Adrian Peterson’s Used His Charity’s CC for Orgy With 4 Girls – BlackSportsOnline
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Adrian Peterson’s Used His Charity’s CC for Orgy With 4 Girls

Adrian Peterson Mugshot-1

The Minnesota Star-Tribune has brought to light some very disturbing details about the personal life of Adrian Peterson.  Often times we believe that athletes are the image that is portrayed in the media or by the teams they are making millions times.  But that is merely a facade and we rarely know what type of person that athlete is when the lights are off and the cameras are rolling.

The 6 kids by 6 women in 3 different states isn’t unusual for athletes, it is just normally overlooked as none of our business. There is no law saying you can’t cheat and spread your seeds all over the world, but with the allegations of child abuse it becomes relevant with Peterson. What is more disturbing is what the discrepancy in how Peterson is using the money from his “All Day” charity foundation. Here are the details.

Records examined by the Star Tribune show that Peterson, who was married earlier this year, has fathered at least six children out of wedlock. Two of them, a boy and a girl, were born to different mothers a month apart in May and June 2010, according to birth records.

The children live in at least three states — Minnesota, Georgia and Texas — according to court records reviewed by the Star Tribune, and according to sources familiar with his family. He met one of those children, a son, shortly before the boy died last year in South Dakota after being beaten by another man.

Three months later, he was at the center of an incident in an Eden Prairie hotel room that resulted in an accusation of rape and triggered a lengthy police investigation.

The 38-page police report details a night of drinking, arguing and sex that involved the running back, two relatives — including Peterson’s brother, a minor — and four women, in various pairs. One of those present, Chris Brown, a Peterson relative who lives with him in Eden Prairie, told police that the room was paid for using a company credit card for Peterson’s All Day, Inc.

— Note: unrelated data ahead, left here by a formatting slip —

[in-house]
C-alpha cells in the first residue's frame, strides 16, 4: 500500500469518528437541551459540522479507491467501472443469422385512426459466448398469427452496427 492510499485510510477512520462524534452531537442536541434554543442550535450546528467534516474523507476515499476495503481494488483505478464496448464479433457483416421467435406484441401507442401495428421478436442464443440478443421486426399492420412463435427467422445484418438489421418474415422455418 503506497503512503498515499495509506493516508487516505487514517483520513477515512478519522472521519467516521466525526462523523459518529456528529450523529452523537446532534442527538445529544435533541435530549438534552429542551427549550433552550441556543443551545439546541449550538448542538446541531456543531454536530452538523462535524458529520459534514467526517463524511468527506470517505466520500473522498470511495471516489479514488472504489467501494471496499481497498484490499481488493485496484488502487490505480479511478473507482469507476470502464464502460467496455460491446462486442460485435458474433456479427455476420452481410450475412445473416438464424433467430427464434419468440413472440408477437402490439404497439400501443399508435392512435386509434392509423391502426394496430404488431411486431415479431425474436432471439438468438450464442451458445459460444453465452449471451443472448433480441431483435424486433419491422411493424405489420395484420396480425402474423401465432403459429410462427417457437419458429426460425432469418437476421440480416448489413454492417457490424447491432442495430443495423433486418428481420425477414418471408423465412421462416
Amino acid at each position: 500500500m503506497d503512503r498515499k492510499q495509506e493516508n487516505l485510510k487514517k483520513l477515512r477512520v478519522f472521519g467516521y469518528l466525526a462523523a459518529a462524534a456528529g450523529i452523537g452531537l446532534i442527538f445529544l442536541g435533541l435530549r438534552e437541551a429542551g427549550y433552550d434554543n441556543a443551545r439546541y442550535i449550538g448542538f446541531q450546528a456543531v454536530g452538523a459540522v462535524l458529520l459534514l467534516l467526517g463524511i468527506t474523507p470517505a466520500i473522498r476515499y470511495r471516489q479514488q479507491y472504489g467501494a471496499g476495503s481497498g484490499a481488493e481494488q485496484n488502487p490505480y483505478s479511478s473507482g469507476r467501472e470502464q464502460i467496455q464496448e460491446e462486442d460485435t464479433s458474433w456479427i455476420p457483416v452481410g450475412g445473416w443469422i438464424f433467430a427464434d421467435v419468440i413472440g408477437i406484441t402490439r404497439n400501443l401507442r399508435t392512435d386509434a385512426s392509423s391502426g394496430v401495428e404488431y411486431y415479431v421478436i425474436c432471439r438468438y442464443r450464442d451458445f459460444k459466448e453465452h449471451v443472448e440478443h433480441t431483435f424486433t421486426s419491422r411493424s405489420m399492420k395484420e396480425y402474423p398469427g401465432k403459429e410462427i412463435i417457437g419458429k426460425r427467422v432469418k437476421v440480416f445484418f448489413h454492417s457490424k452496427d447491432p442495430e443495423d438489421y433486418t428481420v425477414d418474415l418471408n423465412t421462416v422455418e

As the night wore on, the report says, one woman who said she knew Peterson previously became upset when she saw him having sex with another woman. She started an argument that lasted at least an hour. According to the report, when she told him that she was “emotionally attached to him,” Peterson reminded her that he was engaged to another woman and had a baby.

The next day one of the women filed a police complaint that was investigated for months.

The woman falsely accused Peterson of rape and frankly she should have been prosecuted for filing false police report, but the fact a non-profit organization was paying for Peterson’s orgies is disturbing.

There is also report that Peterson’s foundation has lied about how much money are actually going to charitable organization.

The charity’s 2011 financial report showed $247,064 in total revenue, and listed just three organizations that received money. A fourth outlay, entitled simply “clothing for needy families,” listed “unknown” for the number of recipients.

In 2009, the charity said its largest gift, $70,000, went to Straight From the Heart Ministries in Laurel, Md. But Donna Farley, president and founder of the Maryland organization, said it never received any money from Peterson’s foundation. “There have been no outside [contributions] other than people in my own circle,” said Farley. “Adrian Peterson — definitely not.”

Colleen Brinkmann, the chief philanthropy officer for the North Texas Food Bank, said that while her agency partnered with Dallas Cowboys players, she could not recall ever getting money from the All Day Foundation. “Was he with the Cowboys before?” she asked of Peterson. “I’m not a football fan.”

Adrian Peterson is a Hall of Fame caliber running back, but that doesn’t mean he is perfect or that people should overlook a lot of questionable activities he has had going all the way back to college. We are all flawed individuals, but we aren’t all put on a pedestal and presented to the public as GODS.

This is just another of many of examples of why it is ok to be a fan of the play on the field, but keep the hero worship of the man or woman off the field to a minimum.



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